Fourteen minutes later, as verified by both Louis’s and my pocket watches, which we were monitoring diligently, the lady stopped abruptly and turned to an old Tudor-style house with black shutters and wooden flower boxes with violets. I slowed my pace, but Louis continued on just as rapidly.
“Wait, Louis,” I whispered, though it was more of a stage whisper, for he was already a dozen paces ahead of me.
He ignored me, and to my horror, removed Alexander’s sword from his scabbard. It was a wretched thing, all rust and decay, but it somehow gave Louis courage.
The lady had reached the porch, and had presumably knocked, for only shortly later, a manservant appeared. After a few words with her, he moved to let her inside. Louis, however, ran up to the porch, yelling, “Stop! Don’t let her in!”
Seeing a young man charging up one’s walkway with an ancient sword hardly lent credence to Louis’s words, so I ran to catch up with him, my heart racing as I tried to determine what he could mean by all this. It was, however, too late.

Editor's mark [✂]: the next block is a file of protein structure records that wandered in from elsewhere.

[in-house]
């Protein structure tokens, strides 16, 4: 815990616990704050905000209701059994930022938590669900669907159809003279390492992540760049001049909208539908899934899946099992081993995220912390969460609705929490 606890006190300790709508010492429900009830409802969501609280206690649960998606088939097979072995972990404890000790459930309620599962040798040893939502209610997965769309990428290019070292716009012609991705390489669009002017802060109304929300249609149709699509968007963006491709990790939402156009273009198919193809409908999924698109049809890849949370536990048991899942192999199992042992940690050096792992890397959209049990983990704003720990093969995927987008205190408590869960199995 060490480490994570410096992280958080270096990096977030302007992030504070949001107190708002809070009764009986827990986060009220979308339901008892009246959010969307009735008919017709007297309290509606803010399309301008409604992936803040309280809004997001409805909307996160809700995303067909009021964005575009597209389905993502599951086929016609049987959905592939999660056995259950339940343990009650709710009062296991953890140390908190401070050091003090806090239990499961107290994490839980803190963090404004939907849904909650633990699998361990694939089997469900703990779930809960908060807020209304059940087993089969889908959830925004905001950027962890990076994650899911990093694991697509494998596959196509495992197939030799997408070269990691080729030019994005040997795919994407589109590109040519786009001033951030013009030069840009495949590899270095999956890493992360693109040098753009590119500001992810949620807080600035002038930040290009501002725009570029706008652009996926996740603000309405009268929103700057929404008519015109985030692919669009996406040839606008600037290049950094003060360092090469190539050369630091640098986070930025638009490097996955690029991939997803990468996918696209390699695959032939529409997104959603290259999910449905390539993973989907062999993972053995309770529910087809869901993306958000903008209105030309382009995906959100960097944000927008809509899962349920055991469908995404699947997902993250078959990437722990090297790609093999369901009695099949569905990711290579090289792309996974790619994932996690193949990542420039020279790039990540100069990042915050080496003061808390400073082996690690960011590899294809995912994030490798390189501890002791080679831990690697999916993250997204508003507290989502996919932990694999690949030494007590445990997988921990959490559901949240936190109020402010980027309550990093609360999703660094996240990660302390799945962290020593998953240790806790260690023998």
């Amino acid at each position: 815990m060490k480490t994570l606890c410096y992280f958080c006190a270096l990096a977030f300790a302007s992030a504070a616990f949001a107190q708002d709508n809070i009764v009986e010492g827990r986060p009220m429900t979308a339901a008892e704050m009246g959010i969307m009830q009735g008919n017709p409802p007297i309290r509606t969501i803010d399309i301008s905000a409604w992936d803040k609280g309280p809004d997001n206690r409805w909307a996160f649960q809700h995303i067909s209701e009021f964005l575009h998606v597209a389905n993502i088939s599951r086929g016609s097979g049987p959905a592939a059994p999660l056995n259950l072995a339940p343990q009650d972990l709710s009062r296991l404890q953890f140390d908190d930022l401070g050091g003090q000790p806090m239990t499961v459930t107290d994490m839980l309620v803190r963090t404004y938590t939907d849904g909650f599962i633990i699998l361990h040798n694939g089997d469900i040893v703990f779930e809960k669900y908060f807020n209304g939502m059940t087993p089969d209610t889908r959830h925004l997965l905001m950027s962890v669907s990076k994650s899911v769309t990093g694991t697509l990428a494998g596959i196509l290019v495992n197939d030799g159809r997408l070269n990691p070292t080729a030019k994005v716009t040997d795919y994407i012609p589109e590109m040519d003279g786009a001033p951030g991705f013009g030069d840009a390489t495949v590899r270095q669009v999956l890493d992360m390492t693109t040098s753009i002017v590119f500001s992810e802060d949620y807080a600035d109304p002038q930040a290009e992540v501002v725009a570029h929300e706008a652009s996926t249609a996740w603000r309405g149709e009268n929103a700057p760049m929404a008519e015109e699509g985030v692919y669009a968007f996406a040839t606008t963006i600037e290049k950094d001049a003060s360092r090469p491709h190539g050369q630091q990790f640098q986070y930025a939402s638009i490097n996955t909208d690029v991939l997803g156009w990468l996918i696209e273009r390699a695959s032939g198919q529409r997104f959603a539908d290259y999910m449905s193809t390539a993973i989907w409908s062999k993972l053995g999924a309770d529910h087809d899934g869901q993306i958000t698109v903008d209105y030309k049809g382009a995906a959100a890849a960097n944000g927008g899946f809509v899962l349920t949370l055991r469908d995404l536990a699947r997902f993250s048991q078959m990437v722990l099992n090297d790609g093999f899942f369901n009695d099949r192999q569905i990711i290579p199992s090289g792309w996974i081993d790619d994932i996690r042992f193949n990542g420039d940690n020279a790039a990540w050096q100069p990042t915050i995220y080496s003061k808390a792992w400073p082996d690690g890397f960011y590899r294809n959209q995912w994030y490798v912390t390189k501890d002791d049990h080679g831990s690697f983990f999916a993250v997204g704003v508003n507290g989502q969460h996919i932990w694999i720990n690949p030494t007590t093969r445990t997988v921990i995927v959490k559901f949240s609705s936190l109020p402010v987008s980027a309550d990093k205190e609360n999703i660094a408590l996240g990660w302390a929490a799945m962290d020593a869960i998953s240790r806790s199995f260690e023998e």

The manservant, shocked at Louis’s sudden approach, only watched him in bewilderment, giving the lady the opportunity to skirt past him into the house. Louis followed suit, which the manservant could hardly prevent, for Louis was the one with the sword, not he.
Yet when I reached the door, he regained his wits and firmly blocked the doorway, glowering at me.
“Please, I’m trying to stop this,” I began. “The young man with the sword—”
A cry from within ended our conversation. It was the lady, and at the subsequent sound of a chair toppling over, the manservant ran inside, and I followed.
We entered a parlour just to the right of the front door where we found Louis, the lady, and a tall gentleman. The lady was holding a dagger, and Louis held his sword to her breast. The gentleman was clutching a fountain pen, as if it were the only item he had found that approximated a weapon.